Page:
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Free piano lesson 6 - Notes and fingering PDF Print E-mail
Sunday, 19 April 2009 18:24

 

Lesson 1 – Get to know the notes on a piano
Lesson 2 – Basic scale theory
Lesson 3 – Basic chord structures
Lesson 4 – Learn to play two songs
Lesson 5 – Practice your ear
>  Lesson 6 – Notes and fingering
Lesson 7 – Add melody to chords
Lesson 8 – Understanding and expanding chords
Lesson 9 – Harmonic principles and progressions

 

You might wonder why we haven’t introduced any notes yet. Well, the reason for that is that a lot of people get discouraged to play piano if they see all the notes they need to study. To us, learning the notes is not the right starting point. We would rather encourage the learner to develop a passion for music. That is why we also focus on the development of your ear and why we start so early with scales, chords and even songs. Eventually, we would like piano pupils to work out and play their own chords and melody for a song. In this way, they can develop the skill to play by ear and also to improvise. We would like to help develop musicians, not robots that play dots on sheets. There are many computer programs that can do that (e.g. Cakewalk, Sibelius, Q-Base).

 

But that doesn’t mean we are “against notes.” To be able to read notes can be handy even for people who mostly play from chords or by ear, especially when a new melody for a song needs to be learned. Then it helps if you can read the melody in notes together with the chords. We recon it will be handy to at least be able to read a single note line.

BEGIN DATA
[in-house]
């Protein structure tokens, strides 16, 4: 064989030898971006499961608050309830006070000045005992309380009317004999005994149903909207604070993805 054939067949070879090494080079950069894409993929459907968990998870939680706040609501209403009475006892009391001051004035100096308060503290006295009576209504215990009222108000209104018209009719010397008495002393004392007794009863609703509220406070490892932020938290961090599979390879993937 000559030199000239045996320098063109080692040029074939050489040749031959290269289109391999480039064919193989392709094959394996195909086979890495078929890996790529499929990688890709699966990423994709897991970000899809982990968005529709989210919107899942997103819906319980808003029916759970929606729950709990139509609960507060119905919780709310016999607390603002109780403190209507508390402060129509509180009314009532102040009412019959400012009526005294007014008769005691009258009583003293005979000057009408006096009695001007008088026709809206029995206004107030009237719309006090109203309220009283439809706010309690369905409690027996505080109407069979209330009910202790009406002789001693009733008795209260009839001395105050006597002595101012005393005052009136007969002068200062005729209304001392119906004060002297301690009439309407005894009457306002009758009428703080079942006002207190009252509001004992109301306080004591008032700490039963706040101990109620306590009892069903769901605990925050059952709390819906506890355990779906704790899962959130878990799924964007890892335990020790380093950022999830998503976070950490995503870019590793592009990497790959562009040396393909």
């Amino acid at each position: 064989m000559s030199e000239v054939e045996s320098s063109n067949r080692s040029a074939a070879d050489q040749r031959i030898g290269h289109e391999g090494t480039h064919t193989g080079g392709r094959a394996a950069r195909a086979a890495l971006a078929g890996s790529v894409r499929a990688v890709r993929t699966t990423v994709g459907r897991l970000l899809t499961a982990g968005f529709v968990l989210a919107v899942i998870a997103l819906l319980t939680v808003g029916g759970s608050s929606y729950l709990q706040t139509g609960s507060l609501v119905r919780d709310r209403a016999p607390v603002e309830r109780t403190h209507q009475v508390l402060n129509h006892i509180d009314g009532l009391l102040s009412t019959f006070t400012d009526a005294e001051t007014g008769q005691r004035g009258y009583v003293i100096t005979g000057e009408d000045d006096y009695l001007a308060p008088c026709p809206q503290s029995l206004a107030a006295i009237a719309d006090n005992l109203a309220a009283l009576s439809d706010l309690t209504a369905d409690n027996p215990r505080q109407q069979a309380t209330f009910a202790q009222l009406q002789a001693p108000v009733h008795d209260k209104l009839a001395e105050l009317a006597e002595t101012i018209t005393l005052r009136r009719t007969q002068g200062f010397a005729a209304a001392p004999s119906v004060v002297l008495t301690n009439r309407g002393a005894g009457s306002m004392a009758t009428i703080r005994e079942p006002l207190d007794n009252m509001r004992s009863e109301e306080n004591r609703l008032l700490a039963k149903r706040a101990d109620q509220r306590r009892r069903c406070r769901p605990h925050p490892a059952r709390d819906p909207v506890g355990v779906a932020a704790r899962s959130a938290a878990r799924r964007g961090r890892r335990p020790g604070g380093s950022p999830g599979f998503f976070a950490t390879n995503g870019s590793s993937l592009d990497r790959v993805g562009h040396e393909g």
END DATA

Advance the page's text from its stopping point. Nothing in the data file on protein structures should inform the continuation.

So let's introduce some note theory then.

 

Download this notes.tif file (you can print it out). It has two pages. This shows you where the notes lie on a piano relative to the right hand and left hand clefs. The right hand clef (top clef) is indicated by a special sign: it is called the G-clef. The left hand clef is indicated by another special sign: it is called the F-clef. See which notes lie where in the left and right hand clefs.

 

This is the C major scale (up and down):

 

Notes in C major

 

 

 

In the G-clef, the notes from bottom to top on the lines are E G B D F.
In the G-clef, the notes from bottom to top between the lines are F A C E.
In the F-clef, the notes from bottom to top on the lines are G B D F A.
In the F-clef, the notes from bottom to top between the lines are A C E G.

 

The sharps and flats indicate the key of a music piece.

 

1 Sharp (F#) indicates G major or its related minor: E Minor.
2 Sharps (F# and C#) indicates D major or its related minor: B Minor.

etc. (see how the different keys are indicated in the notes.tif document).

 

The accumulating sharps can be memorized by: " Father Charles Goes Down And Ends Battle."

 

 

1 Flat (Bb) indicates F major or its related minor: D minor.
2 Flats (Bb and Eb) indicates Bb major or its related minor: G minor.

 

 

The accumulating flats can be memorized by: "Battle Ends And Down Goes Charles' Father." (the reverse of the above).

 

See where these lie in both the G-clef and the F-clef. Try to memorize them.

 

The basic notes are indicated as follows:

 

Notes

 

The first note is a whole note (semibreve): four beats / counts (in 4/4 time [four counts in a measure / bar] it would take up a whole measure)
The second note is a half note (minim): two counts in 4/4 time
The third note is a quarter note (crotchet): one count in 4/4 time
The fourth note is a eighth note (quaver): an half-count in 4/4 time
The fifth note is a sixteenth note (semiquaver): a quarter-count in 4/4 time

 

When a dot is next to the note, the note is extended by half of the value of the note.

 

E.g.

 

 

Dotted half note

 

 

 

This a dotted half note and indicates a half note plus half of that = a three quarter note (3 counts in 4/4 time). The same principle applies to all dotted notes.